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Climate Change Economists Win Nobel Prize

The Royal Swedish Academy of Sciences announced the 2018 Nobel Prize in Economics to a duo for their work on how the world can achieve sustainable growth.

The prize was divided equally to William D. Nordhaus of Yale University and to Paul M. Romer of New York University's Stern School of Business, both Americans, who have "designed methods for addressing some of our time's most basic and pressing questions about how we create long-term sustained and sustainable economic growth," the academy said Monday in a press release.

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5 Ways to Make Your Garden Regenerative

Planting a garden has the power to change the world. Regenerative gardens can help reverse global warming by restoring soil health. We're bringing victory gardens back. This time, it's for the climate.

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Business
Bendy shoes in different colors. The Bendy / Indiegogo

Eco-Friendly Sneaker Startup Fights Fast Fashion With 85 Percent Lower Carbon Footprint

Update, September 10: The campaign for this project has switched from Indiegogo to Kickstarter and went live on September 6.

Two San Francisco fashionistas are working on an innovative shoe that is good for both your feet and your carbon footprint. The Bendy is a sneaker flat for women made ethically in the U.S. using less than one-sixth the carbon that it takes to produce the average sneaker, according to the product's media kit.

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Climate
Pexels

Global Carbon Emissions on the Rise Again Due to Coal Comeback

Global carbon dioxide emissions from energy use increased 1.6 percent in 2017 following three years of stagnation, according to a new report from British oil giant BP.

The analysis, published Wednesday, further emphasizes worldwide failure to meet the goals struck by the Paris agreement to avoid the worst impacts of climate change.

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The Kaliningrad Stadium for the 2018 World Cup was built on a rare urban wetlands, local activists say. Dmitry Rozhkov / CC BY-SA 4.0

World Cup Touts 'More Sustainable Stadiums' But Some Were Built on Rare Wildlife Habitats

When the World Cup kicks off in Russia Thursday, it will be the first World Cup whose stadiums were required by the Fédération Internationale de Football Association (FIFA) to incorporate sustainability into their construction and renovation, according to the FIFA report More Sustainable Stadiums.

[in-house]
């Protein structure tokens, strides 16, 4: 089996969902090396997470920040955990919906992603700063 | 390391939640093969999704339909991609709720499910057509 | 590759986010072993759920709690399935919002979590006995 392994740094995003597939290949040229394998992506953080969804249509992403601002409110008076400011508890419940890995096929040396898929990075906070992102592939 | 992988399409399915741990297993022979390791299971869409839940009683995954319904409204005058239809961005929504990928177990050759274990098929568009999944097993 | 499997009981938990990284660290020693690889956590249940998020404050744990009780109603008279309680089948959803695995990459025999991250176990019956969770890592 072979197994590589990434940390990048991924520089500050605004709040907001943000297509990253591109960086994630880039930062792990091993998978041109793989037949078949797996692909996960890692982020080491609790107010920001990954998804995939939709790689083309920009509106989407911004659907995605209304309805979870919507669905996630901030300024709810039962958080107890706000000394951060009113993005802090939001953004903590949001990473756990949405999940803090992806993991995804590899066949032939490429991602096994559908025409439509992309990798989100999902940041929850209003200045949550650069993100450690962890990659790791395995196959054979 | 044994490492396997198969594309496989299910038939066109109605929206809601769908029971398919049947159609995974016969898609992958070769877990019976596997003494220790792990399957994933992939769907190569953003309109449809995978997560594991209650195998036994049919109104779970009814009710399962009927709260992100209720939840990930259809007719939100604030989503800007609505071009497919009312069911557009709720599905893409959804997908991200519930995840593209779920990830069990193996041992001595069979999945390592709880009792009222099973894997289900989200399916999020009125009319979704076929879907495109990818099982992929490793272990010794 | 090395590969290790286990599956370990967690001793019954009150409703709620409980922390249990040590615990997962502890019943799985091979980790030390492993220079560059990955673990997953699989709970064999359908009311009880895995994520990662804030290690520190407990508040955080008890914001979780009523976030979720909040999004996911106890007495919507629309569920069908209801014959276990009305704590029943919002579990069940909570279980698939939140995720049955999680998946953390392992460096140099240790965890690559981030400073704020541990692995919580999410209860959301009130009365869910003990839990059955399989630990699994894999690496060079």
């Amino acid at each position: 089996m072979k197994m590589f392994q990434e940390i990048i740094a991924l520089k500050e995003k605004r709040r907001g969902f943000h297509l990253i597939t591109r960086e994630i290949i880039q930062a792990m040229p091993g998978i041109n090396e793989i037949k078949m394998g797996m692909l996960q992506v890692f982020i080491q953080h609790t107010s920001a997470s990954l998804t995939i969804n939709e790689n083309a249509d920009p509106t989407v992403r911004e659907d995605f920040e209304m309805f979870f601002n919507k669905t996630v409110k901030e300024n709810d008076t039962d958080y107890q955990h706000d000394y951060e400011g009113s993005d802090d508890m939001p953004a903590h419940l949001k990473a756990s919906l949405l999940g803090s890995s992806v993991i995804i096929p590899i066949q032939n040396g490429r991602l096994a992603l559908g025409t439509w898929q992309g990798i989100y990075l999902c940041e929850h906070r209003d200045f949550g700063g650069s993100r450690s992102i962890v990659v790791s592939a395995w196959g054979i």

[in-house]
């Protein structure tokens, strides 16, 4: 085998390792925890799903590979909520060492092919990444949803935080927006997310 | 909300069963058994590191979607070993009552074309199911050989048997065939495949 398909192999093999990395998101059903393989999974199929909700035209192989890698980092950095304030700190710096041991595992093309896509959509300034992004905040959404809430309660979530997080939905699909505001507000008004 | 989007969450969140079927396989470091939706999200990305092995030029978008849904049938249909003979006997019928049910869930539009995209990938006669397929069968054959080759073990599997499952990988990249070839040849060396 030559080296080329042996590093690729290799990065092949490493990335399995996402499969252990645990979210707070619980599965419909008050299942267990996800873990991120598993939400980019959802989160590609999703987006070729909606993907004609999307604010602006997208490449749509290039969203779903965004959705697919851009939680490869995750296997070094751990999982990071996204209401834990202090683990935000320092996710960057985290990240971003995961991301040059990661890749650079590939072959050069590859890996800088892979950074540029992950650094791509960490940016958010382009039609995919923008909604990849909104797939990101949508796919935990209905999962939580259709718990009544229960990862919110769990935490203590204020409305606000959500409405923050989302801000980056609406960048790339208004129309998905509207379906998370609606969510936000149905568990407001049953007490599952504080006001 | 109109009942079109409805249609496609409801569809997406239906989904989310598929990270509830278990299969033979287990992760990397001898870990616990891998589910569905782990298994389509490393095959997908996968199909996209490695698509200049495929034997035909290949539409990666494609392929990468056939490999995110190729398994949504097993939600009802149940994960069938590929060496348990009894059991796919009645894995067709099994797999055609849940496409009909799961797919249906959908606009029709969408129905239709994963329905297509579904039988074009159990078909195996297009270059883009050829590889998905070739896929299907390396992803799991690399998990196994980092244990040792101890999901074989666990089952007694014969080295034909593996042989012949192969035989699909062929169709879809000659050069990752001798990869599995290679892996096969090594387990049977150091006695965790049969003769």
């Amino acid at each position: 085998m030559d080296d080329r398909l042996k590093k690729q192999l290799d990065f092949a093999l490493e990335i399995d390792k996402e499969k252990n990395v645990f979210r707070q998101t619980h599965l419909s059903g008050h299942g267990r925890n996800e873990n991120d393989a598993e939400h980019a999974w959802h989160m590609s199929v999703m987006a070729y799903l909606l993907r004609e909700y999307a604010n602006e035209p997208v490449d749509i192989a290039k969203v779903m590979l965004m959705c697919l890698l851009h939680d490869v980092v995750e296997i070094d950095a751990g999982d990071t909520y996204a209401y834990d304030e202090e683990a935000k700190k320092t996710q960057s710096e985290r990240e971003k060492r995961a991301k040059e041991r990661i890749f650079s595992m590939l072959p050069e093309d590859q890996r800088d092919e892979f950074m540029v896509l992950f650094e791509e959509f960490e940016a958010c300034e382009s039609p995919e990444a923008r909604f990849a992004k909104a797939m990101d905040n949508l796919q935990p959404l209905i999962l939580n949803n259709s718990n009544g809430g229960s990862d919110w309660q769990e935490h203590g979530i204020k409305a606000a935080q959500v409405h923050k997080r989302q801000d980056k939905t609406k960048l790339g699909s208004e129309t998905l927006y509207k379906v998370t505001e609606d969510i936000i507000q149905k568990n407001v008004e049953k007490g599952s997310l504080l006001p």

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Science

Scientists Develop Affordable Way to Recycle CO2 Into Fuel

Scientists at the Canadian company Carbon Engineering have moved carbon-capture technology one step closer from pipe dream to viable solution.

The company has developed technology at its plant in British Columbia that can both remove carbon dioxide from the atmosphere and convert it into carbon-neutral fuels, suggesting such technology could be a meaningful part of the fight against climate change.

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Climate
Rescued elephants at Reteti Elephant Sanctuary are looked after by local keepers. Ami Vitale

Stunning Photos From New Artists Collective Show a Planet in Crisis

World-renowned artists and photographers have come together to draw attention to some of the most pressing environmental issues of our time.

The international collective, the Union of Concerned Photographers (UCP), was launched Tuesday by the file-sharing company WeTransfer. The artwork highlights the destruction of carbon emissions, deforestation, decreased biodiversity, ocean dead zones and drought.

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Business

Electric Vehicle Sales More Than Doubled in 2017

A record number of electric vehicles (EVs) were sold in 2017, more than doubling the number of EVs on the road, a report released Wednesday by the International Energy Agency (IEA) found.

The report, Global EV Outlook 2018, gave a summary of the state of EVs today and estimated their progress through 2030.

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Climate
Mark Stone / University of Washington

Meet RoboFly, the Mechanical Insect That Could Fly Climate-Saving Missions

By Marlene Cimons

This is one flying insect you don't want to swat. It doesn't bite, sting or spread disease. In fact, someday it could be a life- and climate-saver. In time, it could even be used to survey crops, detect wildfires, poke around in disaster rubble searching for survivors and sniff out gas leaks, especially global warming-fueling methane, a powerful greenhouse gas many times more potent than carbon dioxide.

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